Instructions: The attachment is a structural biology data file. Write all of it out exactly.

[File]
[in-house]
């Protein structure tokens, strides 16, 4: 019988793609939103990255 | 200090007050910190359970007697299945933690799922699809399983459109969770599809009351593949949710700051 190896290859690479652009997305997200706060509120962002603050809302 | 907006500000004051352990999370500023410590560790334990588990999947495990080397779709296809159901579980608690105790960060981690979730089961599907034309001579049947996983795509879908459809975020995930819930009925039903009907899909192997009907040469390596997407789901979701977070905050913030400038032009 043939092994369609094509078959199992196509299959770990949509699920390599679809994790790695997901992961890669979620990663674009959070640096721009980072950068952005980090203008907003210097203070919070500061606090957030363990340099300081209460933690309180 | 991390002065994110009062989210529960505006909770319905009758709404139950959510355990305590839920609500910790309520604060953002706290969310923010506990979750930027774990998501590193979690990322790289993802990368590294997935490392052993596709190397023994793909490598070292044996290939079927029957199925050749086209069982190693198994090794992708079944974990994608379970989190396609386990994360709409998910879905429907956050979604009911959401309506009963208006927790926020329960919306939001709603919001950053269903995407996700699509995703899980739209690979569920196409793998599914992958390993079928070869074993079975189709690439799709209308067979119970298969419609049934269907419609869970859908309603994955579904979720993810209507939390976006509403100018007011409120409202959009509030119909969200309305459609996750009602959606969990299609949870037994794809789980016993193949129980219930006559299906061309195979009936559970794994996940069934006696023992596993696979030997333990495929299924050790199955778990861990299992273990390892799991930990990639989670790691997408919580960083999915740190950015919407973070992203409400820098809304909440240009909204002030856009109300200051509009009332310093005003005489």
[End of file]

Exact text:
[in-house]
């Protein structure tokens, strides 16, 4: 019988793609939103990255 | 200090007050910190359970007697299945933690799922699809399983459109969770599809009351593949949710700051 190896290859690479652009997305997200706060509120962002603050809302 | 907006500000004051352990999370500023410590560790334990588990999947495990080397779709296809159901579980608690105790960060981690979730089961599907034309001579049947996983795509879908459809975020995930819930009925039903009907899909192997009907040469390596997407789901979701977070905050913030400038032009 043939092994369609094509078959199992196509299959770990949509699920390599679809994790790695997901992961890669979620990663674009959070640096721009980072950068952005980090203008907003210097203070919070500061606090957030363990340099300081209460933690309180 | 991390002065994110009062989210529960505006909770319905009758709404139950959510355990305590839920609500910790309520604060953002706290969310923010506990979750930027774990998501590193979690990322790289993802990368590294997935490392052993596709190397023994793909490598070292044996290939079927029957199925050749086209069982190693198994090794992708079944974990994608379970989190396609386990994360709409998910879905429907956050979604009911959401309506009963208006927790926020329960919306939001709603919001950053269903995407996700699509995703899980739209690979569920196409793998599914992958390993079928070869074993079975189709690439799709209308067979119970298969419609049934269907419609869970859908309603994955579904979720993810209507939390976006509403100018007011409120409202959009509030119909969200309305459609996750009602959606969990299609949870037994794809789980016993193949129980219930006559299906061309195979009936559970794994996940069934006696023992596993696979030997333990495929299924050790199955778990861990299992273990390892799991930990990639989670790691997408919580960083999915740190950015919407973070992203409400820098809304909440240009909204002030856009109300200051509009009332310093005003005489």